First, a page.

Surely everyone knows by now that the National Reconnaissance Office donated two large (2.4-m) telescopes to NASA, and nearly every UV-optical-infrared astronomer is thinking about how to use these. This is an astounding event, and while not strictly science per se, it has the ability to affect science to come. Read up on these, and what our NASA chiefs say about it, here and here .

See the presentations. by Paul Hertz and Alan Dressler to the Committee on Astronomy and Astrophysics (CAA) on 4 June 2012. I was privileged to visit these telescopes recently, and was very impressed with hearing about the careful engineering that has gone into them.

However the topic of finding the money to pay for using these and other telescopes, including 4 space missions, was highlighted in the article “American physics dreams deferred”.

Exoplanet gravitational microlensing has given us a remarkable estimate, that there are, on average, about 1.6 planets per star in our galaxy, all based on 11 data points, but convincingly so. (link).

On a lighter note, there was a “Great Exoplanet Debate” at the astrobiology science conference, focusing on the search for habitable planets, as outlined

The transit of Venus across the Sun on 5-6 June received a lot of press coverage, which is good publicity for exoplanet science and astronomy in general, and of course an interesting connection between us and Captain James Cook, in his voyage to Tahiti in 1769. Two articles on the event are here
and here.

Most of us know that there is water of hydration in the rocks below our feet, but we may not have realized that it amounts to 25 times the water in all the oceans on Earth, an interesting tidbit in a book review.

Speaking of water, there is a new estimate that Mars may always have been too cold for liquid water to have existed on its surface, except for transient ice-melting events like meteor impacts, so searches for signs of life may have to dig deep below the surface where planetary heat may have allowed liquid water, described here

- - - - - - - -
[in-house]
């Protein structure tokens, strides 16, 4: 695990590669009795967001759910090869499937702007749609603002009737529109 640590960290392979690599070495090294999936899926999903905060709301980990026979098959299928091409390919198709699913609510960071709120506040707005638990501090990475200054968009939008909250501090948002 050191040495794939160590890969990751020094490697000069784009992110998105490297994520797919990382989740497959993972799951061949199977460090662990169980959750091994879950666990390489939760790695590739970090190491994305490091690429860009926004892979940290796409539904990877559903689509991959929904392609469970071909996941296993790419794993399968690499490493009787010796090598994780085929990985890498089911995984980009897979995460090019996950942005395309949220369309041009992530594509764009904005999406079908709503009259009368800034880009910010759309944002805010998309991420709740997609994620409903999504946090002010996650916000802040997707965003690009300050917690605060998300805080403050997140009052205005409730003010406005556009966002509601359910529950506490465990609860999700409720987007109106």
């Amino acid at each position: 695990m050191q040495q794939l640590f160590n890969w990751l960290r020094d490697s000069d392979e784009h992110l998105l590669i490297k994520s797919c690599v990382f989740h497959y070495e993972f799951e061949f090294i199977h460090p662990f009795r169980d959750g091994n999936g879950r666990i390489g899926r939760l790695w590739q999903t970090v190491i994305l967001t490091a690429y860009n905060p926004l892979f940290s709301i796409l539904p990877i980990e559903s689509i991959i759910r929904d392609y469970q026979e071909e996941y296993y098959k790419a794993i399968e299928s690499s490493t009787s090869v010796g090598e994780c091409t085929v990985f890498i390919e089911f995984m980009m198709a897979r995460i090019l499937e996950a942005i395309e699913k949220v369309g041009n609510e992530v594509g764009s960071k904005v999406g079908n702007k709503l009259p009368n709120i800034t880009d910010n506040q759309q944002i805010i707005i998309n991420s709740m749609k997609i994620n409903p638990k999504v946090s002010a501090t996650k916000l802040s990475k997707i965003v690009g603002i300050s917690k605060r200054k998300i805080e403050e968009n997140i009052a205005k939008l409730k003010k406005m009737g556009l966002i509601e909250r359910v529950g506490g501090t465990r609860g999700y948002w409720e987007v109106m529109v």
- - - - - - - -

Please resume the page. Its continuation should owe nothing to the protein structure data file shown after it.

Kepler has discovered yet another phenomenon, this time a clear signature of a planet being evaporated by its star, leaving a trail of opacity that is clearly visible in the transit signal. See

Congratulations to Dave Charbonneau and Sara Seager for being awarded the Raymond and Beverly Sackler Prize in the physical sciences, (link) and to Lisa Kaltenegger for being awarded the Heinz Maier-Leibnitz Prize (link).

Raindrops 2.7 billion years ago are the amazing topic of a paper showing that the air density on Earth at that time was probably close to today’s air density, which in turn makes it difficult to understand how the Earth survived the “faint young sun” paradox, since greenhouse gases are constrained by this data, all described here.

Congratulations to Geoff Bryden, Bill Danchi, Bertrand Mennesson, Karl Stapelfeldt, Alycia Weinberger, and Mark Wyatt for winning places on the Large Binocular Telescope Interferometer Key Science Team for the detection of exozodiacal light, a crucial bit of knowledge that we will need for a future direct imaging mission for exoplanets, as announced here.

The Economist runs occasional exoplanet-related stories, the latest being on about Laurent Koechlin’s proposal to search for exoplanets using a giant Fresnel lens. (link).

Finally, congratulations to Geoff Marcy for taking on a new responsibility as the Watson and Marilyn Alberts chair at UC Berkeley, a position dedicated to the search for extraterrestrial intelligence (SETI). Geoff’s plan is to expand the radio SETI search to include an ability to detect laser flashes from civilizations around nearby stars. He says “I'm delighted about this generous chair, enabling the searches for technological civilizations in both the Galaxy
and other galaxies. We're searching in the optical and near-IR, both photometrically for infrared laser pulses and spectroscopically for laser emission lines in the optical. These projects are long-shots, but they're inexpensive, and explore new parameter space.” Andrew Howard is collaborating on the project, drawing on his previous experience with optical SETI with Paul Horowitz at Harvard. See articles here and here